When it comes to enjoying the perfect cup of coffee, there are many factors and variables involved that affect coffee, from how it is handled at origin to how it is prepared for brewing. Some of those variables include the variety of green coffee, roasting method, time from roast to brew, grind size, water quality, water temperature, and so much more. Ultimately, brewing methods and techniques depend on the preferences of the brewer, but there are suggested guidelines used by coffee professionals everywhere, which allow them to achieve a consistently good cup of coffee each and every time. Those suggested guidelines center around five primary variables controlled by the brewer. They include the: 1) Amount of ground coffee or dose 2) Grind size 3) Water temperature 4) Time allotted for brewing and 5) Amount of brewed coffee or yield. In this month’s blog, we’ll be exploring variable number two, Grind Size.
Figure 1 – Photo credit: Coffee Channel
Understanding Grind Size
When considering coffee grind, there’s a coarseness to fineness continuum, as noted in Figure 1 above. Recommended grind size is based on the desired brewing method, which is determined in part by the amount of time coffee is in contact with water during the brewing process. A coarser grind is generally prepared for longer contact time with water. The finer the grind, the shorter the contact time. To dig in a little further, finely-ground coffee has a greater surface area than coarsely-ground coffee, therefore more of the coffee comes into contact with water allowing water-soluble particles to be extracted much more quickly. In comparing brewing methods, the French Press typically utilizes a coarse grind similar to that of sea salt (see Figure 3) with about four minutes of water contact time. Espresso lands on the other end of the spectrum with a fine grind similar to very fine salt and a water contact time of around 30 seconds. Another way to look at the difference between these brew methods is immersion-style brewing vs. pass-through brewing. In immersion brewing, such as the French Press brew method, water and grinds come into contact and remain together for the entire duration of the brew. With espresso and other finer grind brew methods, water contact time is very short as water continuously passes through the grind.
Preparing Your Grind
Grind Right Before You Brew – When coffee beans are ground in preparation for brewing, the unique aroma of that coffee is released. The grinding process allows oxygen in the air to pull oils from the freshly ground beans. It is these oils and aromatics that could and should be in your cup. The ground coffee will continue to oxidize. Over the course of hours, freshness declines and within days, ground coffee will start to taste stale. With this in mind, we suggest brewing within minutes of grinding, if possible.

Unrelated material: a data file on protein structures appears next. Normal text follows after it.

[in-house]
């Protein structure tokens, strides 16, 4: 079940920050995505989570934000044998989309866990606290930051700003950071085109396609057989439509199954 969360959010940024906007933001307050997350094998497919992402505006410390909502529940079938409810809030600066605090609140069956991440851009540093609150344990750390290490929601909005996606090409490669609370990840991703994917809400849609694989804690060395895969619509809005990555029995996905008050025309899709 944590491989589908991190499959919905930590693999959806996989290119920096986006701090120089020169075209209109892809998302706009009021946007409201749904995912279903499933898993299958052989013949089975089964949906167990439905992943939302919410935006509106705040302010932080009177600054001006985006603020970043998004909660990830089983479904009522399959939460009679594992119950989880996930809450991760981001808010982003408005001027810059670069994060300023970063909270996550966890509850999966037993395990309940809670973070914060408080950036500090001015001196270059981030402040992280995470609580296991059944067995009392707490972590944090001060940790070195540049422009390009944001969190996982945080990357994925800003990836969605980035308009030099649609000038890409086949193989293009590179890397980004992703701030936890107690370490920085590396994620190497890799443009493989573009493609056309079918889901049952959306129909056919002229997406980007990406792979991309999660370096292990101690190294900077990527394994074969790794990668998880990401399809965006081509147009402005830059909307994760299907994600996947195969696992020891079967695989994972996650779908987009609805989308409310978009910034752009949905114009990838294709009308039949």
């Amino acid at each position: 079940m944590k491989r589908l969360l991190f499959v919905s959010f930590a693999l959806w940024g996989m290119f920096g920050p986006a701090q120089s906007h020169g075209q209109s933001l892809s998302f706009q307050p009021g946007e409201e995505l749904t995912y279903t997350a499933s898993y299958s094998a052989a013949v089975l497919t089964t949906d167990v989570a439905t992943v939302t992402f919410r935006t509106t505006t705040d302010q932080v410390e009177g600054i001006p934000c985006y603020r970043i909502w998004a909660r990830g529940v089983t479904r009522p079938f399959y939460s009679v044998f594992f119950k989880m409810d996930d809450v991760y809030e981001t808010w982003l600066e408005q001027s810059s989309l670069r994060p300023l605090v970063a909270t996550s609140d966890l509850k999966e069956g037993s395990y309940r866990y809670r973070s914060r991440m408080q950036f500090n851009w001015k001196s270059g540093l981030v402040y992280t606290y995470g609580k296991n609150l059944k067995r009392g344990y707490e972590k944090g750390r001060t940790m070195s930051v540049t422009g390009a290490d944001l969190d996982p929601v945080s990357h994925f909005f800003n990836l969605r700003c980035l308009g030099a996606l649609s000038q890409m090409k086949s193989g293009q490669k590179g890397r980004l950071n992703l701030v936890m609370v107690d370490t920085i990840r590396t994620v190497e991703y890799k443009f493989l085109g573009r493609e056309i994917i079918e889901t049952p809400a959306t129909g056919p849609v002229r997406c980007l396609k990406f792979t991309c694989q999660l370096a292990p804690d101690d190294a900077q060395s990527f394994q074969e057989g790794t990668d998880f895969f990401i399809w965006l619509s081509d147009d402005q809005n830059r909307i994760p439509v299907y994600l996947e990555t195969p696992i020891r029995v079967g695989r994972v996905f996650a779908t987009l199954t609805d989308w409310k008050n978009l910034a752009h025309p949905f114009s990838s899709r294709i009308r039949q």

Figure 2 – Image credit: Home Grounds
Selecting the Right Type of Grinder – Another consideration in this process is the tool or machine used for grinding. There are a number of options available in the market for the home-brewer, although there is a significant distinction between two common varieties – blade grinders and burr grinders (see Figure 2). Although blade grinders are typically more affordable, they are not usually recommended. The blades are rough on coffee beans and create an inconsistent grind size with both coarse and fine grounds in the same batch. In contrast, a burr grinder grinds beans between two abrasive surfaces called “burrs.” Those burrs are set a certain distance apart based upon the grinder’s settings, which dictate the size of the grind. Although typically a bit more expensive than a blade grinder, burr grinders are known for their precision and ability to produce consistently-sized grinds every time. Manual burr grinders can be found for less than $50 with automatic burr grinders starting around $100. At Commonplace Coffee, we both endorse and sell the Baratza Encore grinder for its consistency, ease of use, and affordability.
Understanding grinding basics is a powerful tool. Adjusting grind size and discovering the effect it has on your brewing method can be both exciting and challenging. Ultimately, creating the perfect cup of coffee at home depends on the palate of the home brewer and their preferred brewing method. The chart below (Figure 3) shows the continuum of grind sizes with associated brewing methods. It serves as a great jumping off point for anyone looking to get started. Familiarizing yourself with your specific grinder settings is also crucial to achieving the appropriate grind size and texture best suited for your brew method. Most at-home grinders include a guide to get you started such as this handy multi-product guide offered by Baratza.
Figure 3 – Image Credit: Honest Coffee Guide
So, what’s our owner’s go-to brew method and grind setting? Although it has undoubtedly shifted at times over the years, TJ always finds himself going back to the AeroPress with a medium/fine grind setting. He loves its versatility, finding it great for home and travel. It also produces an excellent cup of coffee. In fact, a favorite Commonplace story is that up until their most recent redesign, AeroPress’s packaging prominently featured a quote of TJ’s for more than a decade, which stated, “The best cup of coffee of I’ve ever had.” Although we might still be bitter about its removal, it’s definitely a method worth trying if you haven’t yet!
Have thoughts, questions or comments about any of this or just want to learn more? Leave a comment below or check out our Coffee & Brewing classes!